GENEVA, Switzerland — The World Health Organization (WHO) and UNHCR, the UN Refugee Agency signed a new agreement to strengthen and advance public health services for the millions of forcibly displaced people around the world.
The agreement updates and expands an existing 1997 agreement between the two organizations. A key aim this year will be to support ongoing efforts to protect some 70 million forcibly displaced people from COVID-19. Around 26 million of these are refugees, 80 per cent of whom are sheltered in low and middle-income countries with weak health systems. Another 40 million internally displaced people also require assistance.
For more than 20 years, UNHCR and WHO have worked together worldwide to safeguard the health of some of the world’s most vulnerable populations. They have collaborated to provide health services to refugees in every region – from the onset of an emergency and through protracted situations, consistently advocating for the inclusion of refugees and stateless people in the national public health plans of host countries.
The two organizations are working side by side to curb the spread of the COVID-19 pandemic and ensure that forcibly displaced people can access the health services they need, to keep safe from COVID-19 and other health challenges.
“UNHCR’s long-term partnership with WHO is critical to curb the coronavirus pandemic and other emergencies – day in, day out, it is improving and saving lives of millions of people forced to flee their homes,” said UN High Commissioner for Refugees, Filippo Grandi. “Our strengthened partnership will directly benefit refugees, asylum seekers, internally displaced people, and those who are stateless. It leads to better emergency response and will make the best use of the resources of both our two organizations for public health solutions across all our operations globally.”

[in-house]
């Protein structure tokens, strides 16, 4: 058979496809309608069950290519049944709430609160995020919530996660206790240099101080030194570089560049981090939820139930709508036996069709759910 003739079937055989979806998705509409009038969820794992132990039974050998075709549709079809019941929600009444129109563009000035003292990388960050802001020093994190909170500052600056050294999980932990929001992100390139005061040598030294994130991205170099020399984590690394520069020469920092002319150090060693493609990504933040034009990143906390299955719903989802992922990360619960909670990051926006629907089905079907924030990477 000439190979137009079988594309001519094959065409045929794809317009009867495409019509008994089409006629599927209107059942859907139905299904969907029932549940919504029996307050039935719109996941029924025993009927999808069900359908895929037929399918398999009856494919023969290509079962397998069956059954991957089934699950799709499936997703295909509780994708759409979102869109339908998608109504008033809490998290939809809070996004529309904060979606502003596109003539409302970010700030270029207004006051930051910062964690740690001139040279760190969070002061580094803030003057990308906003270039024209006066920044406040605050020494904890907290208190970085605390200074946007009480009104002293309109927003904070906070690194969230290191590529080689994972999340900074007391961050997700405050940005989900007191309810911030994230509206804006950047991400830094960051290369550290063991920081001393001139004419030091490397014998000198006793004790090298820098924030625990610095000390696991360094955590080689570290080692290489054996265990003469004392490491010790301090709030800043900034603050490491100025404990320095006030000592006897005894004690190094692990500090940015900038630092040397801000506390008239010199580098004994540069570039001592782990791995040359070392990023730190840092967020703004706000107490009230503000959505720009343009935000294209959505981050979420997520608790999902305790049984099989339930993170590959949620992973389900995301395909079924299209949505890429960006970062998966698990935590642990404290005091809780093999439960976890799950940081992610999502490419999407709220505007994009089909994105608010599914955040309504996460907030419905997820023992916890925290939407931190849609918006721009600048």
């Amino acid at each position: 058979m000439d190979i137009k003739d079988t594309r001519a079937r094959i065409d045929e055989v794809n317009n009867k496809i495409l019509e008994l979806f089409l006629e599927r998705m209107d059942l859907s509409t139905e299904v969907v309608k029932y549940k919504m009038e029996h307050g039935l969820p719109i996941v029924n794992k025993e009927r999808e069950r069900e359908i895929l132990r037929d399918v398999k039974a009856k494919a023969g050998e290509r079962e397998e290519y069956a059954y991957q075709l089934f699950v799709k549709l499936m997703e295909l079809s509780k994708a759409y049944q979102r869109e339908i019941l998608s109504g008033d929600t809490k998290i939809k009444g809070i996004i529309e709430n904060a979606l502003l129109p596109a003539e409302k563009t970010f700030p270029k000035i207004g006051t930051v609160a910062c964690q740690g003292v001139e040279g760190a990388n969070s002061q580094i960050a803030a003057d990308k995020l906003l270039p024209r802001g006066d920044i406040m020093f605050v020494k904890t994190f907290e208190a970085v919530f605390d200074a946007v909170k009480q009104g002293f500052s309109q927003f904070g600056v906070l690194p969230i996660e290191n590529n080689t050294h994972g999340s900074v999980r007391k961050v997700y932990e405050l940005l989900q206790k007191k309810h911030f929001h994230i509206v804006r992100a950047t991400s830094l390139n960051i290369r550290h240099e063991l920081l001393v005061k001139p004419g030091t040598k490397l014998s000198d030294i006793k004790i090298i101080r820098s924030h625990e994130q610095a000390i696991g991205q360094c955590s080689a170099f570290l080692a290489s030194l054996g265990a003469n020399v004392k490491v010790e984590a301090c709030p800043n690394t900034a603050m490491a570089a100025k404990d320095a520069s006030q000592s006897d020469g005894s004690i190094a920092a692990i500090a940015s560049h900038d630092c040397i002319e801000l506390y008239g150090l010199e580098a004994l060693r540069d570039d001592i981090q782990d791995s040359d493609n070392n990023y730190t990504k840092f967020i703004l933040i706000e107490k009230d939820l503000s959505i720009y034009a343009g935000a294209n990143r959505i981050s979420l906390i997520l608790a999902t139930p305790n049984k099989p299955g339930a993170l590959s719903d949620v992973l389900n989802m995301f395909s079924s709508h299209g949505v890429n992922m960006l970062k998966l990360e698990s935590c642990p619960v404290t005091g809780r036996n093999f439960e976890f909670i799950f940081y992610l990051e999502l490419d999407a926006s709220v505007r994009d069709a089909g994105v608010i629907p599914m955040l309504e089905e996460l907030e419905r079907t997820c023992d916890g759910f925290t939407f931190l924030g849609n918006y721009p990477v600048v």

“The principle of solidarity and the goal of serving vulnerable people underpin the work of both our organizations,” said Dr Tedros Adhanom Ghebreyesus, WHO director-general. “We stand side by side in our commitment to protect the health of all people who have been forced to leave their homes and to ensure that they can obtain health services when and where they need them. The ongoing pandemic only highlights the vital importance of working together so we can achieve more.”
During Thursday’s signing UNHCR also joined the COVID-19 Solidarity Response Fund. The Fund was launched on March 13 and has so far raised $214 million to date. The Fund, first-of-its-kind, allows individuals, companies, and organizations all over the world to directly contribute to the global response being led by WHO to help countries prevent, detect and respond to COVID-19.
A $10 million contribution from the Solidarity Response Fund will support UNHCR’s work on urgent needs such as risk communication and community engagement around hygiene practices; provision of hygiene and medical supplies and the establishment of isolation units in countries such as Jordan, Kenya, Lebanon, South Sudan and Uganda.The funds will also support innovative global preparedness activities.
“By joining forces with the Solidarity Response Fund, UNHCR can work together on the ground with WHO to better ensure that the preparedness, prevention and public health response measures to COVID-19 are in place and that much-needed aid can reach refugees, displaced people and their host communities,” said Grandi.